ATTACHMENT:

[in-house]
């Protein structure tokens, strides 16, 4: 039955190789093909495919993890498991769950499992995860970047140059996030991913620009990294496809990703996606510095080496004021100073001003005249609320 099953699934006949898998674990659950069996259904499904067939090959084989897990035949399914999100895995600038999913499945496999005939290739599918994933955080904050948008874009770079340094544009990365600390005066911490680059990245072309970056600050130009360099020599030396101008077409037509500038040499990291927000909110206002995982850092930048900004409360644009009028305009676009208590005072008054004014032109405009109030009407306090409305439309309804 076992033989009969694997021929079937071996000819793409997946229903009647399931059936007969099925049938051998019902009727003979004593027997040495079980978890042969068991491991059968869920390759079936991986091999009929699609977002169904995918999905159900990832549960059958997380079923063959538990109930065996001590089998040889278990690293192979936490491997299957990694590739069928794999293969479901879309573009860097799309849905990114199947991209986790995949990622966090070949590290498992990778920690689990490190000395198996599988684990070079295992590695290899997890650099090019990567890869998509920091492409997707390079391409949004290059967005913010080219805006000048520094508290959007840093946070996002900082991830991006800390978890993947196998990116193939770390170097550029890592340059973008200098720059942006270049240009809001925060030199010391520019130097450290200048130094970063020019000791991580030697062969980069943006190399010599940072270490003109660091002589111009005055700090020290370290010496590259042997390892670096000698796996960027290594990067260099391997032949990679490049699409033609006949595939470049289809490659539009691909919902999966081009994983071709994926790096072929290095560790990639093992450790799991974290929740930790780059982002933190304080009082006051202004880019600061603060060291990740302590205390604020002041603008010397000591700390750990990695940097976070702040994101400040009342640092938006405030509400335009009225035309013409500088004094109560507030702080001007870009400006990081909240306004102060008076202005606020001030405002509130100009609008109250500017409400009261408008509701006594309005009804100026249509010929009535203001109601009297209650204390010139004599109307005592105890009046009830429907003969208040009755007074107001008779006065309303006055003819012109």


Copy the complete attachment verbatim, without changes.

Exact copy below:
[in-house]
């Protein structure tokens, strides 16, 4: 039955190789093909495919993890498991769950499992995860970047140059996030991913620009990294496809990703996606510095080496004021100073001003005249609320 099953699934006949898998674990659950069996259904499904067939090959084989897990035949399914999100895995600038999913499945496999005939290739599918994933955080904050948008874009770079340094544009990365600390005066911490680059990245072309970056600050130009360099020599030396101008077409037509500038040499990291927000909110206002995982850092930048900004409360644009009028305009676009208590005072008054004014032109405009109030009407306090409305439309309804 076992033989009969694997021929079937071996000819793409997946229903009647399931059936007969099925049938051998019902009727003979004593027997040495079980978890042969068991491991059968869920390759079936991986091999009929699609977002169904995918999905159900990832549960059958997380079923063959538990109930065996001590089998040889278990690293192979936490491997299957990694590739069928794999293969479901879309573009860097799309849905990114199947991209986790995949990622966090070949590290498992990778920690689990490190000395198996599988684990070079295992590695290899997890650099090019990567890869998509920091492409997707390079391409949004290059967005913010080219805006000048520094508290959007840093946070996002900082991830991006800390978890993947196998990116193939770390170097550029890592340059973008200098720059942006270049240009809001925060030199010391520019130097450290200048130094970063020019000791991580030697062969980069943006190399010599940072270490003109660091002589111009005055700090020290370290010496590259042997390892670096000698796996960027290594990067260099391997032949990679490049699409033609006949595939470049289809490659539009691909919902999966081009994983071709994926790096072929290095560790990639093992450790799991974290929740930790780059982002933190304080009082006051202004880019600061603060060291990740302590205390604020002041603008010397000591700390750990990695940097976070702040994101400040009342640092938006405030509400335009009225035309013409500088004094109560507030702080001007870009400006990081909240306004102060008076202005606020001030405002509130100009609008109250500017409400009261408008509701006594309005009804100026249509010929009535203001109601009297209650204390010139004599109307005592105890009046009830429907003969208040009755007074107001008779006065309303006055003819012109």